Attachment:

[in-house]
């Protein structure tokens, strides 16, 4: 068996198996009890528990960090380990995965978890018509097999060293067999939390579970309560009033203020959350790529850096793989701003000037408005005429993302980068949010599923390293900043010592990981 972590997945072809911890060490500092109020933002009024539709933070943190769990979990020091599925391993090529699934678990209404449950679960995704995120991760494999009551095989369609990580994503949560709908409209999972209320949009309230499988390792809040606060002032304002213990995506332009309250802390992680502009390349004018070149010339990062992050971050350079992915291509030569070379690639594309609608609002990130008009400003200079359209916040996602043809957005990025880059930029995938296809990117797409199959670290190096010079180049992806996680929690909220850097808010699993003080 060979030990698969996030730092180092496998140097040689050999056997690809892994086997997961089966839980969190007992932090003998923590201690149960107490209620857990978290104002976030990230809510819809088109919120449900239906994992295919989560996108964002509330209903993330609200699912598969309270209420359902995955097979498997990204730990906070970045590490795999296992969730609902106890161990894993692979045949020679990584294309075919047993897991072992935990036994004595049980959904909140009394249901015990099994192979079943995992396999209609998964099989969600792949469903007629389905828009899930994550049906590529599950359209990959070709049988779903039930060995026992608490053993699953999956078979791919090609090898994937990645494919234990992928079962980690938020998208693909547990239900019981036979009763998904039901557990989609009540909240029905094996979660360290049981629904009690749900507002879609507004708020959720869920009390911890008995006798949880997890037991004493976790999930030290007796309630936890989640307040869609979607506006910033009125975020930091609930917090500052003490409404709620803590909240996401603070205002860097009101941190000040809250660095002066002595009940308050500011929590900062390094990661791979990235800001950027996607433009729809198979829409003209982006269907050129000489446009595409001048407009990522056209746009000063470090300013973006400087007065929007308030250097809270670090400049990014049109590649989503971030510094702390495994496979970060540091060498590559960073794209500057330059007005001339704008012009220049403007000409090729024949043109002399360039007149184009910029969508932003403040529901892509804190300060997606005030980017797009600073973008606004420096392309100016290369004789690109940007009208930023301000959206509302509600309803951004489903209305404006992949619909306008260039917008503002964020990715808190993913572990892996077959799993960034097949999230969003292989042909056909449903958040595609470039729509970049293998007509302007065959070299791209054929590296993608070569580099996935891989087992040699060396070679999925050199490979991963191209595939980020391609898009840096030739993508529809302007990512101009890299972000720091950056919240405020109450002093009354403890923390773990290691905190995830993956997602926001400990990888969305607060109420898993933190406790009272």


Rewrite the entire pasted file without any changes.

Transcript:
[in-house]
């Protein structure tokens, strides 16, 4: 068996198996009890528990960090380990995965978890018509097999060293067999939390579970309560009033203020959350790529850096793989701003000037408005005429993302980068949010599923390293900043010592990981 972590997945072809911890060490500092109020933002009024539709933070943190769990979990020091599925391993090529699934678990209404449950679960995704995120991760494999009551095989369609990580994503949560709908409209999972209320949009309230499988390792809040606060002032304002213990995506332009309250802390992680502009390349004018070149010339990062992050971050350079992915291509030569070379690639594309609608609002990130008009400003200079359209916040996602043809957005990025880059930029995938296809990117797409199959670290190096010079180049992806996680929690909220850097808010699993003080 060979030990698969996030730092180092496998140097040689050999056997690809892994086997997961089966839980969190007992932090003998923590201690149960107490209620857990978290104002976030990230809510819809088109919120449900239906994992295919989560996108964002509330209903993330609200699912598969309270209420359902995955097979498997990204730990906070970045590490795999296992969730609902106890161990894993692979045949020679990584294309075919047993897991072992935990036994004595049980959904909140009394249901015990099994192979079943995992396999209609998964099989969600792949469903007629389905828009899930994550049906590529599950359209990959070709049988779903039930060995026992608490053993699953999956078979791919090609090898994937990645494919234990992928079962980690938020998208693909547990239900019981036979009763998904039901557990989609009540909240029905094996979660360290049981629904009690749900507002879609507004708020959720869920009390911890008995006798949880997890037991004493976790999930030290007796309630936890989640307040869609979607506006910033009125975020930091609930917090500052003490409404709620803590909240996401603070205002860097009101941190000040809250660095002066002595009940308050500011929590900062390094990661791979990235800001950027996607433009729809198979829409003209982006269907050129000489446009595409001048407009990522056209746009000063470090300013973006400087007065929007308030250097809270670090400049990014049109590649989503971030510094702390495994496979970060540091060498590559960073794209500057330059007005001339704008012009220049403007000409090729024949043109002399360039007149184009910029969508932003403040529901892509804190300060997606005030980017797009600073973008606004420096392309100016290369004789690109940007009208930023301000959206509302509600309803951004489903209305404006992949619909306008260039917008503002964020990715808190993913572990892996077959799993960034097949999230969003292989042909056909449903958040595609470039729509970049293998007509302007065959070299791209054929590296993608070569580099996935891989087992040699060396070679999925050199490979991963191209595939980020391609898009840096030739993508529809302007990512101009890299972000720091950056919240405020109450002093009354403890923390773990290691905190995830993956997602926001400990990888969305607060109420898993933190406790009272």